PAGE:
One of the in-development video games that we're more intrigued by every time we see it is Dark Void, Capcom's upcoming sci-fi action title. The basic hook is simple -- while strapped into a Rocketeer-style jetpack, a cargo pilot sucked into the Bermuda Triangle has to zoom around and rescue innocent humans from some alien types.
Pulp origins aside, the game mixes fast-paced aerial combat with a standard cover-based third-person shooter. That you can kick your jetpack into high gear at almost any time makes the action unpredictable -- you can just as easily zoom past enemies and attack them from behind (or above), as shoot through them the old-fashioned way.
Getting a chance to have some hands-on playtime with the game recently, it lived up to many of our expectations, but also showed a few challenges. Flying around in wide-open outdoor spaces was easy to get the hang of, anyone who has flown a video game airplane or spaceship will find it feels familiar. Smashing headfirst into a rock formation was predictably fatal, but at least somewhat easy to avoid.
In a nod to Grand Theft Auto's near-universal sublimation of the entire games industry, one can also "hijack" the one-man (one-alien?) space scooters the bad guys fly around in and use their increased firepower and shielding.
When the game transitions to the ground, things get a little tougher. The concept of standing behind some crates taking potshots at enemies isn't exactly new, and the cover-and-fire system in Dark Void works reasonably well, but isn't nearly as interesting as the in-air portions.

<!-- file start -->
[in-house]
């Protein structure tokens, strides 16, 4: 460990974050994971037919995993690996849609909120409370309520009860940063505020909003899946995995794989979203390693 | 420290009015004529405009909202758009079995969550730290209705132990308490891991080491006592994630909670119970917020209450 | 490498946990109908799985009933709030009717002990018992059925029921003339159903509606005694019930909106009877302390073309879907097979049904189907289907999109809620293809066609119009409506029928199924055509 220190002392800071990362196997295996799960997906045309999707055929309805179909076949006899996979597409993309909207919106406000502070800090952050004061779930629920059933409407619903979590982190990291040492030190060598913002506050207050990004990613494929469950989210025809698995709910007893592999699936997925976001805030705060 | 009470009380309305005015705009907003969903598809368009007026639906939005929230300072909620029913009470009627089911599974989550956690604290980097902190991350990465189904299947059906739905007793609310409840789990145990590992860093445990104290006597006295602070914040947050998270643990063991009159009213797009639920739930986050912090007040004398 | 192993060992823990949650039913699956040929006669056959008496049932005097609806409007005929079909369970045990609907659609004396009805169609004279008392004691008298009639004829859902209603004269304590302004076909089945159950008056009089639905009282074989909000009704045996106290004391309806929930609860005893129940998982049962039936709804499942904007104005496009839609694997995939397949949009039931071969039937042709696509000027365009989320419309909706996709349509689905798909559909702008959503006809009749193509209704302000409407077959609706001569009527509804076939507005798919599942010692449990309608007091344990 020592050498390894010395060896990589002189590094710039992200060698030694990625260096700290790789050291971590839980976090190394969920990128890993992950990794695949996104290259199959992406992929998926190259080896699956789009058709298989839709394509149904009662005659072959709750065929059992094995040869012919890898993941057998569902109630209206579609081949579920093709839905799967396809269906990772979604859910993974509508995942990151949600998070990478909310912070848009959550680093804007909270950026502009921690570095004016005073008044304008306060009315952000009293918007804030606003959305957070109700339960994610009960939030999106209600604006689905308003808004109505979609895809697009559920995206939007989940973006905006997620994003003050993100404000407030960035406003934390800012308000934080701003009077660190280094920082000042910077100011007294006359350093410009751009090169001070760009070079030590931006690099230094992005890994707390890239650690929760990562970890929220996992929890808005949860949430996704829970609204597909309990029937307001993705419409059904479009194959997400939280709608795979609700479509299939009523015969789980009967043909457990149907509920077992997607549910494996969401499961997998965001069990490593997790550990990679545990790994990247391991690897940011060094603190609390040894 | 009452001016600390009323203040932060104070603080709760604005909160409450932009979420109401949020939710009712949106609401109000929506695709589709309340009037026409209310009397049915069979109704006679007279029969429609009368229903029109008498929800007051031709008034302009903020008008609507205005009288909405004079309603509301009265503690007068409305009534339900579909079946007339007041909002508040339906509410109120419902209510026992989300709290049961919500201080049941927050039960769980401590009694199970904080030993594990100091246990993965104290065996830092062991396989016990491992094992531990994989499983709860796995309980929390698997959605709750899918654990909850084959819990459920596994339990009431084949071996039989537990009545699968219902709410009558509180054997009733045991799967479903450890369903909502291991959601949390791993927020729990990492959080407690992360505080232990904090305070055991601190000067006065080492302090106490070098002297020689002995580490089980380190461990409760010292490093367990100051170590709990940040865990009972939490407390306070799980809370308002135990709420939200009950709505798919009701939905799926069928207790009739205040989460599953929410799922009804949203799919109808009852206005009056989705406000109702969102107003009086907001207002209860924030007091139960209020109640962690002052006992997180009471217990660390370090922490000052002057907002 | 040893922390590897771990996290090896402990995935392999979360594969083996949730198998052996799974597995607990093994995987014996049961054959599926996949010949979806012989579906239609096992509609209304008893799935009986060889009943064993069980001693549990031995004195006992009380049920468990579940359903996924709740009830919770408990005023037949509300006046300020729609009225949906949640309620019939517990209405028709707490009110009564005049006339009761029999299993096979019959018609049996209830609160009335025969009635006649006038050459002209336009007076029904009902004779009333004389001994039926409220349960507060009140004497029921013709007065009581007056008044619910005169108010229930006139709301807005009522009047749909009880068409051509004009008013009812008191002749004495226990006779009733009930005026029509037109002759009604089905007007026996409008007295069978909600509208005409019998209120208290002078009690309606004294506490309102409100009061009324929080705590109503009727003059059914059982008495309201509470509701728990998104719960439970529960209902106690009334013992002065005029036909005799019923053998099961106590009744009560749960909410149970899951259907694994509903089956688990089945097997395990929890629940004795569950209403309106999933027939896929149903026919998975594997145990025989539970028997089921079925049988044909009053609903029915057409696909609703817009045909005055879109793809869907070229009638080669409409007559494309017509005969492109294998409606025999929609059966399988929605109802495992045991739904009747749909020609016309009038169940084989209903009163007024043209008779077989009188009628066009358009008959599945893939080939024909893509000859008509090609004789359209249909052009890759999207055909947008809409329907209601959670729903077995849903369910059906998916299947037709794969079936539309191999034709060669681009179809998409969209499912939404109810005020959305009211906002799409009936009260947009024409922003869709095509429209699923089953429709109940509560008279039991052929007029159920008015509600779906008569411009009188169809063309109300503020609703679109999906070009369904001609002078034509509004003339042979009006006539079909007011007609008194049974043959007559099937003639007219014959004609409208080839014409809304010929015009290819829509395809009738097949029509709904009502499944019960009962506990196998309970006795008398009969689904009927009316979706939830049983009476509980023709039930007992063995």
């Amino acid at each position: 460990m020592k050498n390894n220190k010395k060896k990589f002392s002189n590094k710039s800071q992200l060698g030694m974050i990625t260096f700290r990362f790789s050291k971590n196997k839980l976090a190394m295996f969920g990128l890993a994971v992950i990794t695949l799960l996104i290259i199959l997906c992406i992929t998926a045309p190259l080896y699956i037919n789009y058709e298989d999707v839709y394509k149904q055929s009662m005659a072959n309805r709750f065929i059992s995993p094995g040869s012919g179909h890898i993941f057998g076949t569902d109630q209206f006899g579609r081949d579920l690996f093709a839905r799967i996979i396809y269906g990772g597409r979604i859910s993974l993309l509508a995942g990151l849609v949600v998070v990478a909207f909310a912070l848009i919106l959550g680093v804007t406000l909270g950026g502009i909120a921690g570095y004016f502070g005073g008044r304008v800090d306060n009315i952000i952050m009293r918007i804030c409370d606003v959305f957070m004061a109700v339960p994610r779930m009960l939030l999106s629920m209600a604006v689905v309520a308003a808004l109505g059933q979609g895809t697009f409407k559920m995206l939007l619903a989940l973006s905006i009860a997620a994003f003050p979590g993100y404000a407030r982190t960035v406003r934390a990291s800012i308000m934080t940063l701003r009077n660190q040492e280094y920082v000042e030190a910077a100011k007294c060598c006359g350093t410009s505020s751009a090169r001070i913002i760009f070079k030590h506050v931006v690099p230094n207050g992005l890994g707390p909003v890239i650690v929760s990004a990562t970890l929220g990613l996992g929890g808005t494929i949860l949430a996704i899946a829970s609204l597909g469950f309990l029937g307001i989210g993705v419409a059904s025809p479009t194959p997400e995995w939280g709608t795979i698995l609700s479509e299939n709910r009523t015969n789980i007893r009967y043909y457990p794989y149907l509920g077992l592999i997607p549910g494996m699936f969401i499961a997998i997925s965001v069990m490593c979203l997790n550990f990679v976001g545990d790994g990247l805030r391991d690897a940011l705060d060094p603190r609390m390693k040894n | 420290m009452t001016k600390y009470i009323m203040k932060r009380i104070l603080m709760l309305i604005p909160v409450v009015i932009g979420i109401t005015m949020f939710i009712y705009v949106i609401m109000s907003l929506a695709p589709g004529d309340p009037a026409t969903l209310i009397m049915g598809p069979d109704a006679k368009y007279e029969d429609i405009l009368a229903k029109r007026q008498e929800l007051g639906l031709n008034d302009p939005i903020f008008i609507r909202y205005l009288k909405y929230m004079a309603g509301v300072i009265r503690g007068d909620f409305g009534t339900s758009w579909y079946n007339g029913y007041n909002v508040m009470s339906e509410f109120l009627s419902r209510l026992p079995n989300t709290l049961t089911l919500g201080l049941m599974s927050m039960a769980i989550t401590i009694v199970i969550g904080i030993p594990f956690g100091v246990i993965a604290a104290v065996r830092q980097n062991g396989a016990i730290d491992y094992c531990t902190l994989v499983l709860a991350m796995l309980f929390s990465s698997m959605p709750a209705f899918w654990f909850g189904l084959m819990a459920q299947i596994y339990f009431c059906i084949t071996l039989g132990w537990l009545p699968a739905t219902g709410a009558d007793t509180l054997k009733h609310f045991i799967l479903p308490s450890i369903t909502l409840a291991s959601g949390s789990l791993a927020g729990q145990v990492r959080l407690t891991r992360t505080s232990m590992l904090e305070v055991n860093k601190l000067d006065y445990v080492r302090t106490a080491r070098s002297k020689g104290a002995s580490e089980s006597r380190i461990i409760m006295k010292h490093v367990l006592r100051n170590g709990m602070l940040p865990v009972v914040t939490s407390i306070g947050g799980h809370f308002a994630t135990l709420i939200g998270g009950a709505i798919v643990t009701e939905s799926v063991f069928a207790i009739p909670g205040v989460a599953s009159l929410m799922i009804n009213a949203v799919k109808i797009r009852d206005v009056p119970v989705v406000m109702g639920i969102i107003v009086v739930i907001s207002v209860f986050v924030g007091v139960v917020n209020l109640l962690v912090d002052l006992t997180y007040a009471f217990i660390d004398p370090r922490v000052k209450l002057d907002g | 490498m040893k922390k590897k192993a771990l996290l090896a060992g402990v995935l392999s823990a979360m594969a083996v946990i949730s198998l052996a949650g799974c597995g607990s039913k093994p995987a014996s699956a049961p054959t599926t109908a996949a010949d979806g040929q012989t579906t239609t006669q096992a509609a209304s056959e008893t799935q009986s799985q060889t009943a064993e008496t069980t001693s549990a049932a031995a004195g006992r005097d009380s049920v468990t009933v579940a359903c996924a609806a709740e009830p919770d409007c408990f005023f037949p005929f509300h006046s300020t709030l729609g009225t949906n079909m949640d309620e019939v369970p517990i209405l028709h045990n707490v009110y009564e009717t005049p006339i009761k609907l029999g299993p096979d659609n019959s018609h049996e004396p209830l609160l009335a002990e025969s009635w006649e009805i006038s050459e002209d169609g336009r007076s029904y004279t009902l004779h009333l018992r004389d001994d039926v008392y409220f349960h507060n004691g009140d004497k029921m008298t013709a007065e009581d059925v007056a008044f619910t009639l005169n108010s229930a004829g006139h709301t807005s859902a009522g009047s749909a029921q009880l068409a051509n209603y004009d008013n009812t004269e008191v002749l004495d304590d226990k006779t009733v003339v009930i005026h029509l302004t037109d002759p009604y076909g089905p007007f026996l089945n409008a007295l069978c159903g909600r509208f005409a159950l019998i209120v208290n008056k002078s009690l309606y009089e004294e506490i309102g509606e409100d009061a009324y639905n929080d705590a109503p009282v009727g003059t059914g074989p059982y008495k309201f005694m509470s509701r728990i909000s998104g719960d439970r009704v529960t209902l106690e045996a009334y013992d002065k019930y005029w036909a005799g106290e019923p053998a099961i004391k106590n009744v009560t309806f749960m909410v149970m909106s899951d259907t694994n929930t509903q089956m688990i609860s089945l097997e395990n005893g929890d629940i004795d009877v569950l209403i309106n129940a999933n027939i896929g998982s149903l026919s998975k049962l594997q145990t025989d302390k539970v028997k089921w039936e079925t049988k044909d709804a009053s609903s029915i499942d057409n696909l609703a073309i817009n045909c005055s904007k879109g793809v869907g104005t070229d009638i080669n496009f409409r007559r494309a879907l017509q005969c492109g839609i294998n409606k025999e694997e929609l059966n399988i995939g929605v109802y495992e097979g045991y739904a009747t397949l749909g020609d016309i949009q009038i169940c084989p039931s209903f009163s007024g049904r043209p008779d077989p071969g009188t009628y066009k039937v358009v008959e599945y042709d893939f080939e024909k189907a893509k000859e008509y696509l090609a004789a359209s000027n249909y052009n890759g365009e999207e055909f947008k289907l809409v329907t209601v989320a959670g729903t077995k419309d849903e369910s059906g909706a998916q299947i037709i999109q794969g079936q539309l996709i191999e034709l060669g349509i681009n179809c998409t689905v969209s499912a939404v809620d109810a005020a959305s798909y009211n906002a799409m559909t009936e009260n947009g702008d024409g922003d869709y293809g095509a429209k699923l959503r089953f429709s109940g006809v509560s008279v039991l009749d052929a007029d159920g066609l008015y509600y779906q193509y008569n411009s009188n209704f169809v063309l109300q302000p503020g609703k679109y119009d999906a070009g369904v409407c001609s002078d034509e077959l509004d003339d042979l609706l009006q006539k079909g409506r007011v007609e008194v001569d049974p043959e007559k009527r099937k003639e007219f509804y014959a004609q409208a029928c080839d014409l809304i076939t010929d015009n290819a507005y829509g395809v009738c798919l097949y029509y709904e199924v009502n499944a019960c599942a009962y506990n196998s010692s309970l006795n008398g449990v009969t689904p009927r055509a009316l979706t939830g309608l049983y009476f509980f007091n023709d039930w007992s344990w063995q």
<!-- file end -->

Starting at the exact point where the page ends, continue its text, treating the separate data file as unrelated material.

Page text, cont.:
While zipping around the clouds is fairly idiot-proof, using the jetpack in more confined situations proved to be a task we weren't up for, and always ended up with us splattered against a wall (to be fair, using a high-powered jetpack in a confined space is probably a bad idea in real life, too). The game's developers say they're still tweaking the difficulty and controls, and we hope they can find a more user-friendly balance.
Perhaps the game's most unique element is what they refer to as vertical cover. Our jetpack-enabled hero can periodically find himself at the bottom of a cliff, in a missile-silo-like tube, or some other high-rise environment. In these cases, he can jump up vertically from ledge to ledge, holding onto the underside and peeking out to fight, then using a jet-assisted jump to reach the next level. Similar to the old PC classic Descent, it's an interesting way to mix up the X and Y axis, and can be disconcerting if you're not good at instinctively figuring out spatial dimensions.